Now some fresh pickings from the Political Grapevine...
In Washington, anonymous sources are commonplace, and so is arguing about them.
The White House took issue with a Washington Post report that used such sources claiming the Obama administration was warned about the potential of influx of immigrant children for many months.
(BEGIN VIDEO CLIP)
JOSH EARNEST, WHITE HOUSE PRESS SECRETARY: The lead of that story is pinned -- is hooked entirely to anonymous sources.
ANITA KUMAR, MCCLATCHY WHITE HOUSE REPORTER: You criticize anonymous sources, but we have anonymous sources from you all every day. I think we have a call today. I mean, it's just -- how can you criticize that when that’s what you basically give us every day except for the briefing.
EARNEST: Except for the briefing; except for the fact that I've been standing here for an hour, answering all of your questions. Which is an important practice.
(END VIDEO CLIP)
The outrage from the administration lasted about four minutes when the White House sent out an invitation for a background call with members of the administration who could only be identified as Senior White House Officials.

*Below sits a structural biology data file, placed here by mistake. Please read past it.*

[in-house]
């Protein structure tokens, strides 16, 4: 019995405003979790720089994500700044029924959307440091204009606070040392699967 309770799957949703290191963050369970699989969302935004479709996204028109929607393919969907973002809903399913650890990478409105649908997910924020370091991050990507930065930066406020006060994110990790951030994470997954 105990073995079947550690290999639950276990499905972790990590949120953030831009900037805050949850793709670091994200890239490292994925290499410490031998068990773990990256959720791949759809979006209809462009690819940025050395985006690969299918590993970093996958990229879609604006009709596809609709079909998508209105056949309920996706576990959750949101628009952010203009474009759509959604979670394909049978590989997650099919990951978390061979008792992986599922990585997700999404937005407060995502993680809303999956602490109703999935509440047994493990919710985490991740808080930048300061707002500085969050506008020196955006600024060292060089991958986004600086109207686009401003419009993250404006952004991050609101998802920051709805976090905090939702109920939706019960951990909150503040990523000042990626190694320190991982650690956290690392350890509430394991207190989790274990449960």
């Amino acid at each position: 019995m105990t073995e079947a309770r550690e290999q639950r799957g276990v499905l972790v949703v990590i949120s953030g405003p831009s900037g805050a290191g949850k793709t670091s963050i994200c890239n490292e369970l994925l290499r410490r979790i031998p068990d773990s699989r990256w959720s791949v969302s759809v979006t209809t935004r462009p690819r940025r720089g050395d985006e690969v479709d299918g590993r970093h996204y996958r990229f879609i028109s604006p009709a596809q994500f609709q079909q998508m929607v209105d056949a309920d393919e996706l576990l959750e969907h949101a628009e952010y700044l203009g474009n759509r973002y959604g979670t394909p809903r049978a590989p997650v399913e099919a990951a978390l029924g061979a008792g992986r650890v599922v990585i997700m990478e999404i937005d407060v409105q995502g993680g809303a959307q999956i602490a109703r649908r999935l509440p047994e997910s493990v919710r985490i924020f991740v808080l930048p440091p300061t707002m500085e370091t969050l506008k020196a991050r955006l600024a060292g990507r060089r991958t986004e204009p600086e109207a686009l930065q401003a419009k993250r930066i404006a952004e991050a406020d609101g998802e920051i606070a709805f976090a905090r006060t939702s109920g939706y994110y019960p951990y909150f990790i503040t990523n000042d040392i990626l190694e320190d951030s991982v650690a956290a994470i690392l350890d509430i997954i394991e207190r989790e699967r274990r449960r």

California is a confusing -- and very dry -- place.
In the midst of a drought, the state of California approved mandatory outdoor watering restrictions. Violations could mean a $500 fine.
On that same day, a Southern California couple were threatened by their local government with a $500 fine for not watering their lawn enough.
The letter said -- quote -- "Despite the water conservation efforts, we wish to remind you that limited watering is still required to keep landscaping looking healthy and green."
Governor Jerry Brown has condemned moves that punish water-saving residents.
Finally, a police chase in Mississippi ended perfectly -- at least for the police.
After coming to a stop, Roger Beasley jumped out of his car and fled into a nearby building which just happened to be the local police academy.
Training was in session and Beasley was quickly arrested.